Wait a moment; should all these passions be cultivated? How about the last in that list, hatred? Does this passion deserve cultivation in our Garden? Hatred I define here as anger directed toward an ignoble object. Scripture does not say, “never be angry,” but rather “let not the sun go down” upon your anger. A child must respectfully fear being hit by a bus, but he must determinedly hate falling into sin.

Habituating well this passion means acknowledging that not all is well inside and that for every yes there must also be a no. In other words, virtuous, godly anger requires renunciation. In a psychologized culture this may sound harsh. But the consequences are worse.

Just a few days ago a couple told me and my wife about an encounter on a city bus. A mother was riding with her child of, I think, four years old. The bus was full, but with enough room for the youngster to scamper up and down the aisle visiting the other passengers along the way. Except, as this child roamed from rider to rider, he swung his foot against each person’s shins.

The game continued for some time before one of the victims turned to the mother in exasperation to ask whether she did not see what her little sinner was doing and whether she might not put an end to the impromptu soccer practice. To which question this mother answered that she wanted to raise her child in a “stress-free” environment.

The bus rumbled along, I imagine, in an awkward silence. A shuffle, and then a teenager pulled on the high little string beckoning the driver to let him off. That teenager had a wad of gum in his mouth. As the teen stood up from his seat he offloaded the wad onto his thumb, then swiftly planted the sweet rubber into the child’s forehead, looking drolly over his shoulder at the indignant mother, he announced that “my mother also raised me in a stress-free environment!” That’s a good teacher in the making!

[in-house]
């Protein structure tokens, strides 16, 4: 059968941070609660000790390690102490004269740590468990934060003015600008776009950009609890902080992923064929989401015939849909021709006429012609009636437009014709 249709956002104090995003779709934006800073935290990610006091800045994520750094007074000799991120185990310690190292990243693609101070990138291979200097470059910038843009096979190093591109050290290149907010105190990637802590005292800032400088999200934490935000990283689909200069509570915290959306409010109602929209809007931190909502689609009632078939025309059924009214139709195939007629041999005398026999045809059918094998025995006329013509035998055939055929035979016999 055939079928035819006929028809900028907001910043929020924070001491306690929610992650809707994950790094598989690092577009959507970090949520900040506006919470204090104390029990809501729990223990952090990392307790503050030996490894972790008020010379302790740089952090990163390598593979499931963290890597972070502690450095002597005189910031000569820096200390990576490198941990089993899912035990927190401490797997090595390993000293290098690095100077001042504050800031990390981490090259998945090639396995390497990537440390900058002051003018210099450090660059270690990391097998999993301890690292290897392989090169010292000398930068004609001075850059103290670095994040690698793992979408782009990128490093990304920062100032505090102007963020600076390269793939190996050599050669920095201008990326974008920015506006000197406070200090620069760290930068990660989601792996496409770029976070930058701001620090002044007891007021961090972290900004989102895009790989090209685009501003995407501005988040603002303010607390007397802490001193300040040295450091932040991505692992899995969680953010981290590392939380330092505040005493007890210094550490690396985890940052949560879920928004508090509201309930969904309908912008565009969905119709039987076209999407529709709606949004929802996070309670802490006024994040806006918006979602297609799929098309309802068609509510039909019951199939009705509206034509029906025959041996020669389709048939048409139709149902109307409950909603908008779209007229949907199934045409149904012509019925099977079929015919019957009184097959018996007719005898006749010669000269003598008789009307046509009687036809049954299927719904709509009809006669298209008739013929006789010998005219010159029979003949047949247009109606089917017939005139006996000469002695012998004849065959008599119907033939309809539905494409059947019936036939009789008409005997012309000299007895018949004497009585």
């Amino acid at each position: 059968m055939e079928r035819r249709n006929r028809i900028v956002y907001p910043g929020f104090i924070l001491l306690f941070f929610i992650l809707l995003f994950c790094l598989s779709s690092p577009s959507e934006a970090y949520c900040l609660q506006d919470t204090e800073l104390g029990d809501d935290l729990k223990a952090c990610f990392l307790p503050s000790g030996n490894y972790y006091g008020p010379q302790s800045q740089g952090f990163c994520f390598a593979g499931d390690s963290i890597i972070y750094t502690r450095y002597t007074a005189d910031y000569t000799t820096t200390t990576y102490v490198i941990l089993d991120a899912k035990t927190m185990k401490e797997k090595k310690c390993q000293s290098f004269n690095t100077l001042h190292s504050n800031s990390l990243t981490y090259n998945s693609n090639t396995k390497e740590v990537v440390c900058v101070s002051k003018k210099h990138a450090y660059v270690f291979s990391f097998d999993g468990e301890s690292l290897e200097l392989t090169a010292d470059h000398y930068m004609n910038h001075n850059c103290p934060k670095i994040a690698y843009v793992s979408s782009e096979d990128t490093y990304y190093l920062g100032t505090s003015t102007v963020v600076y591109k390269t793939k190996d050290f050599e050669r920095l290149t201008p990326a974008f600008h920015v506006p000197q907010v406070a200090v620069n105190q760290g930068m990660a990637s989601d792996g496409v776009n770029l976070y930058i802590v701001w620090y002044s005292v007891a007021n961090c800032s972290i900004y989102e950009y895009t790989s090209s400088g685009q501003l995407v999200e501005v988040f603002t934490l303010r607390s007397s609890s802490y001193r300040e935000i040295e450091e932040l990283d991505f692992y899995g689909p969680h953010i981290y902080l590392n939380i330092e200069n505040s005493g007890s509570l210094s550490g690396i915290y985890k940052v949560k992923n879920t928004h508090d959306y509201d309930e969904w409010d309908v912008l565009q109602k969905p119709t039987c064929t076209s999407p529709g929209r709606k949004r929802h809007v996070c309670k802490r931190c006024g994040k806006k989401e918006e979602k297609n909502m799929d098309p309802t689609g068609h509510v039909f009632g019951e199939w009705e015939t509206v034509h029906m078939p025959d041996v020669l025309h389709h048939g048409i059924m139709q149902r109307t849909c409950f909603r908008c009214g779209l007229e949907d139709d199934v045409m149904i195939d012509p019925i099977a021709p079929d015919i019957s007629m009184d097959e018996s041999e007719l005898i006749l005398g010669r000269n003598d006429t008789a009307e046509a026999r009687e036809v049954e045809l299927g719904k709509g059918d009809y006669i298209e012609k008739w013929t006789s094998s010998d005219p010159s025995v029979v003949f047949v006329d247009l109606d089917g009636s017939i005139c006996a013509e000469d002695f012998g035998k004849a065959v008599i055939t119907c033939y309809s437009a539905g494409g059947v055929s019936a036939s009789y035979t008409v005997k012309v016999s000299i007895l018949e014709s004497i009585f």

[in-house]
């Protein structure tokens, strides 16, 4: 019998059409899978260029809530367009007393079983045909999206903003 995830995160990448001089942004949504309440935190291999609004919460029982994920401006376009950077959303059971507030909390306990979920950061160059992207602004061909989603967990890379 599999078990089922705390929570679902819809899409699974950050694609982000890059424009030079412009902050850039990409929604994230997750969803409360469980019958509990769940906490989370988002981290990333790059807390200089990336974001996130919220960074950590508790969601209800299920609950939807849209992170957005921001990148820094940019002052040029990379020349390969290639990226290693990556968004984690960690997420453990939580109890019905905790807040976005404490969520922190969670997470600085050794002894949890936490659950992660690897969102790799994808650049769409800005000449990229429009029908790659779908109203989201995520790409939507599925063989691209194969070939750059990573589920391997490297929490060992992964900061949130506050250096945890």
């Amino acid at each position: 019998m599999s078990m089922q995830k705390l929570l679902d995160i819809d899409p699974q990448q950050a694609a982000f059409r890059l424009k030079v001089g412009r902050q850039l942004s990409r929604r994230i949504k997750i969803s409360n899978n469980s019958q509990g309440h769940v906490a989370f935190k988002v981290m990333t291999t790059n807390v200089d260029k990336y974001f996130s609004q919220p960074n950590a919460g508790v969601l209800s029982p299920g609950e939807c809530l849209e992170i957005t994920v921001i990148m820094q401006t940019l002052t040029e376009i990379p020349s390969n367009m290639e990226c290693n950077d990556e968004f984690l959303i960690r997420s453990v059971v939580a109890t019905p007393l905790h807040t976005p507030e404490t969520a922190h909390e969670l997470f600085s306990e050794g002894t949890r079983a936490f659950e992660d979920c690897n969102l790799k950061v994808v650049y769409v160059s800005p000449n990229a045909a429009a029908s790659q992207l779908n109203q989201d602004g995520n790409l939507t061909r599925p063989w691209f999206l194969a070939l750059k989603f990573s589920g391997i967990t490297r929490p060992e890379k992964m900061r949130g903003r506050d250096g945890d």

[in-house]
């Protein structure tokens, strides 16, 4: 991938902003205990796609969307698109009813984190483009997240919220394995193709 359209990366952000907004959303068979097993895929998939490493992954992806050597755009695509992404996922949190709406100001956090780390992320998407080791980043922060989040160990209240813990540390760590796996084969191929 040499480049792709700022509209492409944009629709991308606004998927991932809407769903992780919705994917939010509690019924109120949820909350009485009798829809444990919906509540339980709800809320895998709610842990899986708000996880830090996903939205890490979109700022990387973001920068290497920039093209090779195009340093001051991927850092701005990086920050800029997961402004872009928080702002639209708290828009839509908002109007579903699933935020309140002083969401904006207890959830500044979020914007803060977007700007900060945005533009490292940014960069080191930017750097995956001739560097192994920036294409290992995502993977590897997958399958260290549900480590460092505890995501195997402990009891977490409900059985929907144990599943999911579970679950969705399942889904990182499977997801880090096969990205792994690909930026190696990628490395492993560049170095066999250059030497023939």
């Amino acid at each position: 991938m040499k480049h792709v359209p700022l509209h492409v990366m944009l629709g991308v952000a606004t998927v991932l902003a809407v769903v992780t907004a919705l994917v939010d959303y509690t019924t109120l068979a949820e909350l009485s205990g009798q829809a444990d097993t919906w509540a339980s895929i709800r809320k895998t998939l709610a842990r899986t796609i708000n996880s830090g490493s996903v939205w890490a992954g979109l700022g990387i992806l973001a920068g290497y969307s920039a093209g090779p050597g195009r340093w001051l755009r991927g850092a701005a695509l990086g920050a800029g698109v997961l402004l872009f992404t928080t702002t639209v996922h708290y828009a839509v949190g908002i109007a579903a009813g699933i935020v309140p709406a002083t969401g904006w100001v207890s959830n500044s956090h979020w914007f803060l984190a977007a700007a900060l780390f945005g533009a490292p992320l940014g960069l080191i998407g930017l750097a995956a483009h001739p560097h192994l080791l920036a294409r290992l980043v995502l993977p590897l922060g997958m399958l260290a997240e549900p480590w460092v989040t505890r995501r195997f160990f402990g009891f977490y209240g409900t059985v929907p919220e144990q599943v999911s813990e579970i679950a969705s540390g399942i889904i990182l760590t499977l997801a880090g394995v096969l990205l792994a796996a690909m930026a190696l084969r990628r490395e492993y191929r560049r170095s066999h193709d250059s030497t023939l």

To sum up: reasonable bedtimes, an orderly prayer life, common meals, consistent discipline all insinuate the life of grace to our children. These early lessons may be rejected later on, but at least we will have given them something substantial to deny.

Alas, so few young rebels these days bear such a privilege. Though the child’s work in the garden may look like mere play, we must tend to it well, to body and to soul, through precept and example, showing them what to hate and what to love; for before long that child will disappear and in his seat will be found the youth. We turn, in our next essay, to the Desk and to the Village.

This column is adapted from a talk originally given as the keynote address at an Aug. 10-11 conference on Catholic education in Saskatoon.

Dr. Ryan N.S. Topping is vice-president and academic dean of Newman Theological College in Edmonton. His most recent book on education is The Case for Catholic Education. His forthcoming book is The Gift of the Church: How the Catholic Church Transformed the History and Soul of the West. This article was originally published on